But her missions come first. Maggie’s half sister, Elise, has disappeared after being saved from a concentration camp, and Maggie is desperate to find her—that is, if Elise even wants to be found. Equally urgent, Churchill is planning the Allied invasion of France, and SOE agent Erica Calvert has been captured, the whereabouts of her vital research regarding Normandy unknown. Maggie must risk her life to penetrate powerful circles and employ all her talents for deception and spycraft to root out a traitor, find her sister, and locate the reports crucial to planning D-Day in a deadly game of wits with the Nazi intelligence elite.

Praise for The Paris Spy

“Engrossing . . . A fast-paced climax leads to an ending that will leave readers eagerly awaiting the next installment.”—Publishers Weekly

“With its riveting plot and cliff-hanger finish, this is a solid addition to a series as well researched as it is entertaining.”—Booklist

“You will grieve with Paris. You will be outraged by the destruction. You will be terrified for all the heroes, be there with them every step, and care desperately that they succeed and survive. And perhaps above all, like me, you will be overwhelmed with their sacrifice for the freedom we still enjoy.”—Anne Perry, New York Times bestselling author of the Charlotte and Thomas Pitt series and the William Monk series

“This has to be Maggie Hope’s most exciting adventure yet. Vivid and fast-paced, crammed with authentic detail, The Paris Spy is an extraordinary trip through the edgy drama of wartime Paris, skillfully plotted and studded with cameos by real historical figures.”—Jane Thynne, author of the Clara Vine series
The bestselling author of The Last Kabbalist of Lisbon delivers a wartime thriller that’s “equal parts riveting, heartbreaking, inspiring, and intelligent” (San Francisco Chronicle).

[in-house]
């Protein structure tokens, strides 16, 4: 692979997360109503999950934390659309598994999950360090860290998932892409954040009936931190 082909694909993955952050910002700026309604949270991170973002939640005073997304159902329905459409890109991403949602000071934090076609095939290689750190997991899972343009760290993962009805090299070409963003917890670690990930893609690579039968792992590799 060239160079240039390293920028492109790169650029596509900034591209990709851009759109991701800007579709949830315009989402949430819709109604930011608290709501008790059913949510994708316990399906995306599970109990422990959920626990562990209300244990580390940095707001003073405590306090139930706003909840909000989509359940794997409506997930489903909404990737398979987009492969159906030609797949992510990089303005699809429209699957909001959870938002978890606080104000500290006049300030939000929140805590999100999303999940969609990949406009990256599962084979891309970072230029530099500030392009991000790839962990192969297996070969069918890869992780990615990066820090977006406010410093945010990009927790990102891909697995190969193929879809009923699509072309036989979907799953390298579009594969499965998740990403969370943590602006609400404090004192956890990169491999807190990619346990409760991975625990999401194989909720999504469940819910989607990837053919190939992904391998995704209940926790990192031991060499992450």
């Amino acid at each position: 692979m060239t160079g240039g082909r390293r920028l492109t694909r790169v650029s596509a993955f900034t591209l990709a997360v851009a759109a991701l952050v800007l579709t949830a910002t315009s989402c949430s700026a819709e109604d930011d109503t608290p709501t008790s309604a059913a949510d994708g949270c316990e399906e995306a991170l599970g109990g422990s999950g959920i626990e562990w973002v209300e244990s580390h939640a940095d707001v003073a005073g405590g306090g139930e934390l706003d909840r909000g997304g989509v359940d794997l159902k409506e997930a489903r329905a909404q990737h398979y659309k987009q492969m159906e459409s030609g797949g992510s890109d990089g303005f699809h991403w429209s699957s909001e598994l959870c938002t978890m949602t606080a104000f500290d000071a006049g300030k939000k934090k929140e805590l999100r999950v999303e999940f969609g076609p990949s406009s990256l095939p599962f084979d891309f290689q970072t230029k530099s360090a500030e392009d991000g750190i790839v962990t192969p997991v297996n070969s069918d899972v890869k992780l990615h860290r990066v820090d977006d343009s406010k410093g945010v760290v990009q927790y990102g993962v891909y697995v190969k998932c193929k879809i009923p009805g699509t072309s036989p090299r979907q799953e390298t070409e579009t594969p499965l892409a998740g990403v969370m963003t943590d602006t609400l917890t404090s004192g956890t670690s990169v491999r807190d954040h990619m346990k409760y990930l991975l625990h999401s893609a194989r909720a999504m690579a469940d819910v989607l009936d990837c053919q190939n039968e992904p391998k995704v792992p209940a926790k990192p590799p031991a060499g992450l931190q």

With his international-bestseller The Last Kabbalist of Lisbon, Richard Zimler made a name as a master of historical thrillers. In this chilling mystery, winner of the Marques de Ouro Prize, Zimler has woven a gripping tale in the tradition of The Shadow of the Wind.
 
It is autumn, 1940, and the Nazis have sealed four-hundred-thousand Jews into the Warsaw Ghetto. Erik Cohen, an elderly psychiatrist, moves into a tiny apartment with his last remaining relatives. Then his beloved great-nephew Adam goes missing and his body is discovered tangled in the barbed wire, strangely mutilated. Soon afterward, another body turns up, this time a young girl. Could there be a Jewish traitor luring children to their deaths? With an unlikely hero and hair-raising suspense, The Warsaw Anagrams is a profoundly moving and darkly atmospheric thriller.
 
“Part murder mystery and part historical fiction . . . Thrilling.” —The Boston Globe
 
“A gripping, heartbreaking and beautiful thriller.” —Simon Sebag Montefiore, New York Times–bestselling author of The Romanovs
 
“Spare but striking prose . . . Masterful.” —Newsday
 
“A fast-moving, powerful and intellectual murder mystery set within wartime Warsaw Poland during World War II . . . Zimler provides layer after layer of intrigue and excitement. This is not simply a novel about the Holocaust. It is a murder mystery that will challenge the reader to uncover a frightening truth within a world turned upside down by war and genocide.” —New York Journal of Books
In her seventh captivating adventure, Jane Austen finds her crime-solving mettle put to the test in a confounding case of intrigue, murder, and high treason. Among the haunted ruins of an ancient abbey, Jane is drawn into a shadow world of dangerous secrets and traitorous hearts where not only her life is at stake—but the fate of England.

As Jane Austen stands before the abandoned ruins of Netley Abbey, she imagines that ghosts really do haunt the centuries-old monastery. But the green-cloaked figure who startles her is all too human and he bears an unexpected missive from Lord Harold Trowbridge, one of the British government’s most trusted advisers—and a man who holds a high place in Jane’s life.Trowbridge tells Jane about a suspected traitor in their midst—and the disastrous consequences if she succeeds. But is Sophia Challoner, a beautiful widow with rumored ties to Emperor Bonaparte, really an agent of the enemy?

Dispatched to Netley Lodge, Jane sets about gaining the confidence of the mysterious and intriguing lady even as Trowbridge’s grim prediction bears fruit: a British frigate is set afire and its shipwright found with his throat cut.It’s clear that someone is waging a clandestine war of terror and murder. But before Jane can follow the trail of conspiracy to its source and unmask a calculating killer, the cold hand of murder will fall mercilessly yet again—and suddenly Jane may find herself dying for her country.